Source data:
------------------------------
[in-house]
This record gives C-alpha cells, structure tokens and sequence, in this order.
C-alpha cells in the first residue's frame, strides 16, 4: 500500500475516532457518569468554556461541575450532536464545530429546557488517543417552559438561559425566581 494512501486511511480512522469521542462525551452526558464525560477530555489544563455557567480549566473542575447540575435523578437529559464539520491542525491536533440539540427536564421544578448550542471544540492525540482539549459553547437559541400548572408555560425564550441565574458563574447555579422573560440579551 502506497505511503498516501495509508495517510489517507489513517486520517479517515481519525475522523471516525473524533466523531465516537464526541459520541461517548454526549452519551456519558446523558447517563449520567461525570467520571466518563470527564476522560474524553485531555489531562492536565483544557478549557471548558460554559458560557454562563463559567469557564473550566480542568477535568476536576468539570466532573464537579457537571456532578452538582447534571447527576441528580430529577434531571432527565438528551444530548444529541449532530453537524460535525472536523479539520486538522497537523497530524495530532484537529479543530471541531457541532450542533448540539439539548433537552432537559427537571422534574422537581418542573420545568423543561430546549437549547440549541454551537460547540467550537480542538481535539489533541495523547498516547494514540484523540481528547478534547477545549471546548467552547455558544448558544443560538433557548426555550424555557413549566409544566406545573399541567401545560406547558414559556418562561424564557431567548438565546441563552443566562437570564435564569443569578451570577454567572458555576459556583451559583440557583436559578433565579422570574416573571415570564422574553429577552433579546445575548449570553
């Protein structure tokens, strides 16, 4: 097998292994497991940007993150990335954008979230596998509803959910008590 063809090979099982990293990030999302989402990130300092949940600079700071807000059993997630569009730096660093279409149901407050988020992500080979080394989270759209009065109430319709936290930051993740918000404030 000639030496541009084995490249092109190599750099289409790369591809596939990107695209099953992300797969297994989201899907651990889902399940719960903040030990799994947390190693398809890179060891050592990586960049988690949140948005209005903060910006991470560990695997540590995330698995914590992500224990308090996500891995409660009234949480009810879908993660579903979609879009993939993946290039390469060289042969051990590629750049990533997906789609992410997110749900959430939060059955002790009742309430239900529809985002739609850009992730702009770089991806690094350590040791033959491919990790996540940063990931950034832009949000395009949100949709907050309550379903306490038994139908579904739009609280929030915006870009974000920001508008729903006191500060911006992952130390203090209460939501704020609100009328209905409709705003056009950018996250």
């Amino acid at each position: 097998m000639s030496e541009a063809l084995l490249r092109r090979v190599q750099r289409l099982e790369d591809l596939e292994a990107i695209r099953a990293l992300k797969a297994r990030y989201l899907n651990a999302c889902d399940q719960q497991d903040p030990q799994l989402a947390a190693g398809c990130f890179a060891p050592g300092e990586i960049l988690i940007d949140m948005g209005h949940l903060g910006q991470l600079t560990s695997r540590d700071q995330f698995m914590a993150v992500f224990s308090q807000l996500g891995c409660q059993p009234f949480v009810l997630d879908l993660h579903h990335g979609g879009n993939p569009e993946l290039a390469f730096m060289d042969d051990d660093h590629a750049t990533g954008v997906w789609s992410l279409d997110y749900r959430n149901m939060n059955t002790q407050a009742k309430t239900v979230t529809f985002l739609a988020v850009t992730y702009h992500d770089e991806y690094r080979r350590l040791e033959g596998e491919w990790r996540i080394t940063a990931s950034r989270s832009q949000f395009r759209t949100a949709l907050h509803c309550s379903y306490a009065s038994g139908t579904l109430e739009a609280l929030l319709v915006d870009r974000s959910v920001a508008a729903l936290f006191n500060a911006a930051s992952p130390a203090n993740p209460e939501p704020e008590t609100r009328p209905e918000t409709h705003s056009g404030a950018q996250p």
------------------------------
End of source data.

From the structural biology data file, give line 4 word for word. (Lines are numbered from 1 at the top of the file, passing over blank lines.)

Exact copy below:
């Protein structure tokens, strides 16, 4: 097998292994497991940007993150990335954008979230596998509803959910008590 063809090979099982990293990030999302989402990130300092949940600079700071807000059993997630569009730096660093279409149901407050988020992500080979080394989270759209009065109430319709936290930051993740918000404030 000639030496541009084995490249092109190599750099289409790369591809596939990107695209099953992300797969297994989201899907651990889902399940719960903040030990799994947390190693398809890179060891050592990586960049988690949140948005209005903060910006991470560990695997540590995330698995914590992500224990308090996500891995409660009234949480009810879908993660579903979609879009993939993946290039390469060289042969051990590629750049990533997906789609992410997110749900959430939060059955002790009742309430239900529809985002739609850009992730702009770089991806690094350590040791033959491919990790996540940063990931950034832009949000395009949100949709907050309550379903306490038994139908579904739009609280929030915006870009974000920001508008729903006191500060911006992952130390203090209460939501704020609100009328209905409709705003056009950018996250």